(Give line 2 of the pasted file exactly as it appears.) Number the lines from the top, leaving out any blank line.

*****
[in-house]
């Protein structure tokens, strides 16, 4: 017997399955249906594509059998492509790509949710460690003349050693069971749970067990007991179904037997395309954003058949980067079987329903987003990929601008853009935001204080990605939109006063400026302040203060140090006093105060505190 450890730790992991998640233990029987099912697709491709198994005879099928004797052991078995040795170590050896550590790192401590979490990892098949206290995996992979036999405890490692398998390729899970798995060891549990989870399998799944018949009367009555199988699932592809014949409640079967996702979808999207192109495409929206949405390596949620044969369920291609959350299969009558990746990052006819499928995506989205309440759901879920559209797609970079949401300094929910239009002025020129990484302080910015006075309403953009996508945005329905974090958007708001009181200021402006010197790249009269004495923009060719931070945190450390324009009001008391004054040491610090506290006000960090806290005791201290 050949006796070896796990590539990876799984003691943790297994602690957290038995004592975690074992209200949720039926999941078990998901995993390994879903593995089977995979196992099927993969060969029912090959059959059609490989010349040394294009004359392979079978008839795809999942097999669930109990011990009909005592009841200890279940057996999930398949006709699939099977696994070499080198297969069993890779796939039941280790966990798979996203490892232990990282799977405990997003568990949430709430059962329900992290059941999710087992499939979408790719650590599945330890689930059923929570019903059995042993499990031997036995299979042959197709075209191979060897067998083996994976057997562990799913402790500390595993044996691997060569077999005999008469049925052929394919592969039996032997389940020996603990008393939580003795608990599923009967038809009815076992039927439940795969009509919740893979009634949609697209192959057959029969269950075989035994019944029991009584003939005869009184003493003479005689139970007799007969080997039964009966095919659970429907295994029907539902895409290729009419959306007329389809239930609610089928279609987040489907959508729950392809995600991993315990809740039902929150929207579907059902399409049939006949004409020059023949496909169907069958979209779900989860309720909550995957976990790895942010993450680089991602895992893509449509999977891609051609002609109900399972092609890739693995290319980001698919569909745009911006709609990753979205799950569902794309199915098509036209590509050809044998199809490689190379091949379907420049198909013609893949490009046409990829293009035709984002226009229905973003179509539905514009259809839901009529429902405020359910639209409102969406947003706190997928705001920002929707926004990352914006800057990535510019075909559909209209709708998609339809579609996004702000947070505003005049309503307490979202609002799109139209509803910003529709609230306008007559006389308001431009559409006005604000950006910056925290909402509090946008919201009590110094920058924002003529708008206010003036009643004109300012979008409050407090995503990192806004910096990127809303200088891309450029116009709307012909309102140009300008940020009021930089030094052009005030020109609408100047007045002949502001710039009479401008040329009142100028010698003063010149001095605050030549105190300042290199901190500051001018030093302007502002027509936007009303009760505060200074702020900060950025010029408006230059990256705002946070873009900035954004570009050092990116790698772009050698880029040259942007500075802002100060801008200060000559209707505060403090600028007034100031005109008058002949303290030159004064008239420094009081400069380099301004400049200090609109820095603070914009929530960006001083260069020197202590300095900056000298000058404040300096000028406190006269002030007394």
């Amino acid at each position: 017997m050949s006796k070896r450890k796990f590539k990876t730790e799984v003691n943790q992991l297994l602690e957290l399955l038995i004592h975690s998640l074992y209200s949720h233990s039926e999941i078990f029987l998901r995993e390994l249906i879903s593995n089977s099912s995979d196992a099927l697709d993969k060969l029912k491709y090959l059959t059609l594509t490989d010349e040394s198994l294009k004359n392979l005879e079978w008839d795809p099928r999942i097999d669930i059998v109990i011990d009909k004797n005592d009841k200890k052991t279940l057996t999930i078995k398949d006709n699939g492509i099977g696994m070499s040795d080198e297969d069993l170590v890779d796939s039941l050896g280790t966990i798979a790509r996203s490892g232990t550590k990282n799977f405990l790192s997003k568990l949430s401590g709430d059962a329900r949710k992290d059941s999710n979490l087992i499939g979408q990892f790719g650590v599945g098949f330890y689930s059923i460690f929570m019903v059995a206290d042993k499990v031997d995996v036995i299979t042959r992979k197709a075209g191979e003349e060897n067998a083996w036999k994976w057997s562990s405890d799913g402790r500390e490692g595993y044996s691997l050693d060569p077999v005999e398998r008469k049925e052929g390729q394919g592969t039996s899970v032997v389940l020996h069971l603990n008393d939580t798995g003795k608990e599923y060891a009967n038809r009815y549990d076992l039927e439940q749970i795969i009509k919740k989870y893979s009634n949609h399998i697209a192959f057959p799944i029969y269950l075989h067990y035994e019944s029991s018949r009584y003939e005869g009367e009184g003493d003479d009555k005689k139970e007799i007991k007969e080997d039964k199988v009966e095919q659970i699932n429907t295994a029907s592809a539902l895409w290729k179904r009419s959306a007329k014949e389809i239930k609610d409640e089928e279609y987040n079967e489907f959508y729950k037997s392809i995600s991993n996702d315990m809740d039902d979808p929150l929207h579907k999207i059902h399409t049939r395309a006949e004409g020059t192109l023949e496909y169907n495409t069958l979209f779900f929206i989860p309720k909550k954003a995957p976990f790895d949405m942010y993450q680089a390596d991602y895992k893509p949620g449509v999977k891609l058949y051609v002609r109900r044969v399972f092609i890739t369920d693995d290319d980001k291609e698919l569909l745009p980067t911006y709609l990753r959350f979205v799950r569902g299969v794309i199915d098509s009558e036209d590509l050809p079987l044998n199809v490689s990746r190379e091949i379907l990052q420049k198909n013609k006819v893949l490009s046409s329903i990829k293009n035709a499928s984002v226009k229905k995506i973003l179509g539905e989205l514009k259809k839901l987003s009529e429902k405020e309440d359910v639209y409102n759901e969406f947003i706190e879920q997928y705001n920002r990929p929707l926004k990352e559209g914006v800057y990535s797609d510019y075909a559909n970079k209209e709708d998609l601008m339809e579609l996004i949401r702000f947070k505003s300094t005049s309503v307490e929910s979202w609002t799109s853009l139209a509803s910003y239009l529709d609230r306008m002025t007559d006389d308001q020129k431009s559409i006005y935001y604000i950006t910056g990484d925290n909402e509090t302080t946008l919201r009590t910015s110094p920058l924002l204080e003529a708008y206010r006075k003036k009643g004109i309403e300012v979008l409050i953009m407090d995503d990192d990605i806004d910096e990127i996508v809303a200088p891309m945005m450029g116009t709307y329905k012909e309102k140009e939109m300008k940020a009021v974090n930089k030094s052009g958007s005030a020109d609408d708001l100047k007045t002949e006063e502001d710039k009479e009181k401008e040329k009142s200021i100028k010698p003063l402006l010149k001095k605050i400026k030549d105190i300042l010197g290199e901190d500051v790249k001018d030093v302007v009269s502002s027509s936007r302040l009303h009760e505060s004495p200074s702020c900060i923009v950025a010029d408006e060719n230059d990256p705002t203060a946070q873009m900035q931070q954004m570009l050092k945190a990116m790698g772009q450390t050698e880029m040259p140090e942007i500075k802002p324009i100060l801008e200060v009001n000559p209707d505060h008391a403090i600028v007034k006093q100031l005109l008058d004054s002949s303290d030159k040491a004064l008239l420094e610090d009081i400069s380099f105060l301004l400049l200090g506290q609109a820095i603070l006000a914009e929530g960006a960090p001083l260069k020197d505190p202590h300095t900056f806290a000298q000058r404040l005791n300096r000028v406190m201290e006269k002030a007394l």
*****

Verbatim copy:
């Protein structure tokens, strides 16, 4: 017997399955249906594509059998492509790509949710460690003349050693069971749970067990007991179904037997395309954003058949980067079987329903987003990929601008853009935001204080990605939109006063400026302040203060140090006093105060505190 450890730790992991998640233990029987099912697709491709198994005879099928004797052991078995040795170590050896550590790192401590979490990892098949206290995996992979036999405890490692398998390729899970798995060891549990989870399998799944018949009367009555199988699932592809014949409640079967996702979808999207192109495409929206949405390596949620044969369920291609959350299969009558990746990052006819499928995506989205309440759901879920559209797609970079949401300094929910239009002025020129990484302080910015006075309403953009996508945005329905974090958007708001009181200021402006010197790249009269004495923009060719931070945190450390324009009001008391004054040491610090506290006000960090806290005791201290 050949006796070896796990590539990876799984003691943790297994602690957290038995004592975690074992209200949720039926999941078990998901995993390994879903593995089977995979196992099927993969060969029912090959059959059609490989010349040394294009004359392979079978008839795809999942097999669930109990011990009909005592009841200890279940057996999930398949006709699939099977696994070499080198297969069993890779796939039941280790966990798979996203490892232990990282799977405990997003568990949430709430059962329900992290059941999710087992499939979408790719650590599945330890689930059923929570019903059995042993499990031997036995299979042959197709075209191979060897067998083996994976057997562990799913402790500390595993044996691997060569077999005999008469049925052929394919592969039996032997389940020996603990008393939580003795608990599923009967038809009815076992039927439940795969009509919740893979009634949609697209192959057959029969269950075989035994019944029991009584003939005869009184003493003479005689139970007799007969080997039964009966095919659970429907295994029907539902895409290729009419959306007329389809239930609610089928279609987040489907959508729950392809995600991993315990809740039902929150929207579907059902399409049939006949004409020059023949496909169907069958979209779900989860309720909550995957976990790895942010993450680089991602895992893509449509999977891609051609002609109900399972092609890739693995290319980001698919569909745009911006709609990753979205799950569902794309199915098509036209590509050809044998199809490689190379091949379907420049198909013609893949490009046409990829293009035709984002226009229905973003179509539905514009259809839901009529429902405020359910639209409102969406947003706190997928705001920002929707926004990352914006800057990535510019075909559909209209709708998609339809579609996004702000947070505003005049309503307490979202609002799109139209509803910003529709609230306008007559006389308001431009559409006005604000950006910056925290909402509090946008919201009590110094920058924002003529708008206010003036009643004109300012979008409050407090995503990192806004910096990127809303200088891309450029116009709307012909309102140009300008940020009021930089030094052009005030020109609408100047007045002949502001710039009479401008040329009142100028010698003063010149001095605050030549105190300042290199901190500051001018030093302007502002027509936007009303009760505060200074702020900060950025010029408006230059990256705002946070873009900035954004570009050092990116790698772009050698880029040259942007500075802002100060801008200060000559209707505060403090600028007034100031005109008058002949303290030159004064008239420094009081400069380099301004400049200090609109820095603070914009929530960006001083260069020197202590300095900056000298000058404040300096000028406190006269002030007394």